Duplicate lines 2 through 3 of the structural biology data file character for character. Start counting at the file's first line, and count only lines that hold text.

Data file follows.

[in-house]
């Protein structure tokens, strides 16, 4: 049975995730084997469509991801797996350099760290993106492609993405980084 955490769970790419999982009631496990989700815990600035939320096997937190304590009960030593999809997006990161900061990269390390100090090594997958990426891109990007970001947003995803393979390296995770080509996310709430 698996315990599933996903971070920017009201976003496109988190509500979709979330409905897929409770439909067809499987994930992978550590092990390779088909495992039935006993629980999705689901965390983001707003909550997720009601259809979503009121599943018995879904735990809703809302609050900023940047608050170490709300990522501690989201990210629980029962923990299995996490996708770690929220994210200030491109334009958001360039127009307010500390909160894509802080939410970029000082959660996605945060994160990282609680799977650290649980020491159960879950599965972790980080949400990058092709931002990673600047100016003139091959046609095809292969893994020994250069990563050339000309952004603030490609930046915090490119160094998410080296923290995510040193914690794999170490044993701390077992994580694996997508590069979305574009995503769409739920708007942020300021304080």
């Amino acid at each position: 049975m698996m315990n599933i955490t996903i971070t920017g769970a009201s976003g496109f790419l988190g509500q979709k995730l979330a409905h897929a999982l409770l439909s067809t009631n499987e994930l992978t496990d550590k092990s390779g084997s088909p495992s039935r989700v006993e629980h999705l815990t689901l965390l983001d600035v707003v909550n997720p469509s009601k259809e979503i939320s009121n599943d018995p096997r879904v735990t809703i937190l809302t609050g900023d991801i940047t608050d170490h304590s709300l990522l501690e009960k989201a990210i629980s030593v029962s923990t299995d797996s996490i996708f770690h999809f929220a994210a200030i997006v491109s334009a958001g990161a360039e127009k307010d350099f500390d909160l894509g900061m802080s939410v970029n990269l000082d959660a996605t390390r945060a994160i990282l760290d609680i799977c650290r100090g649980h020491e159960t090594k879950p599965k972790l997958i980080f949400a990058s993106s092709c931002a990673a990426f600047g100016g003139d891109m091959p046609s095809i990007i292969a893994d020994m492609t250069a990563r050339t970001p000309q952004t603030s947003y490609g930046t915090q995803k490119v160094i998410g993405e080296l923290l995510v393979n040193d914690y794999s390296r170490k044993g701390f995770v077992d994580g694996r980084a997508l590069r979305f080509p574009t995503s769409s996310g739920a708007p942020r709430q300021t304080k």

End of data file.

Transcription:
């Protein structure tokens, strides 16, 4: 049975995730084997469509991801797996350099760290993106492609993405980084 955490769970790419999982009631496990989700815990600035939320096997937190304590009960030593999809997006990161900061990269390390100090090594997958990426891109990007970001947003995803393979390296995770080509996310709430 698996315990599933996903971070920017009201976003496109988190509500979709979330409905897929409770439909067809499987994930992978550590092990390779088909495992039935006993629980999705689901965390983001707003909550997720009601259809979503009121599943018995879904735990809703809302609050900023940047608050170490709300990522501690989201990210629980029962923990299995996490996708770690929220994210200030491109334009958001360039127009307010500390909160894509802080939410970029000082959660996605945060994160990282609680799977650290649980020491159960879950599965972790980080949400990058092709931002990673600047100016003139091959046609095809292969893994020994250069990563050339000309952004603030490609930046915090490119160094998410080296923290995510040193914690794999170490044993701390077992994580694996997508590069979305574009995503769409739920708007942020300021304080």
């Amino acid at each position: 049975m698996m315990n599933i955490t996903i971070t920017g769970a009201s976003g496109f790419l988190g509500q979709k995730l979330a409905h897929a999982l409770l439909s067809t009631n499987e994930l992978t496990d550590k092990s390779g084997s088909p495992s039935r989700v006993e629980h999705l815990t689901l965390l983001d600035v707003v909550n997720p469509s009601k259809e979503i939320s009121n599943d018995p096997r879904v735990t809703i937190l809302t609050g900023d991801i940047t608050d170490h304590s709300l990522l501690e009960k989201a990210i629980s030593v029962s923990t299995d797996s996490i996708f770690h999809f929220a994210a200030i997006v491109s334009a958001g990161a360039e127009k307010d350099f500390d909160l894509g900061m802080s939410v970029n990269l000082d959660a996605t390390r945060a994160i990282l760290d609680i799977c650290r100090g649980h020491e159960t090594k879950p599965k972790l997958i980080f949400a990058s993106s092709c931002a990673a990426f600047g100016g003139d891109m091959p046609s095809i990007i292969a893994d020994m492609t250069a990563r050339t970001p000309q952004t603030s947003y490609g930046t915090q995803k490119v160094i998410g993405e080296l923290l995510v393979n040193d914690y794999s390296r170490k044993g701390f995770v077992d994580g694996r980084a997508l590069r979305f080509p574009t995503s769409s996310g739920a708007p942020r709430q300021t304080k």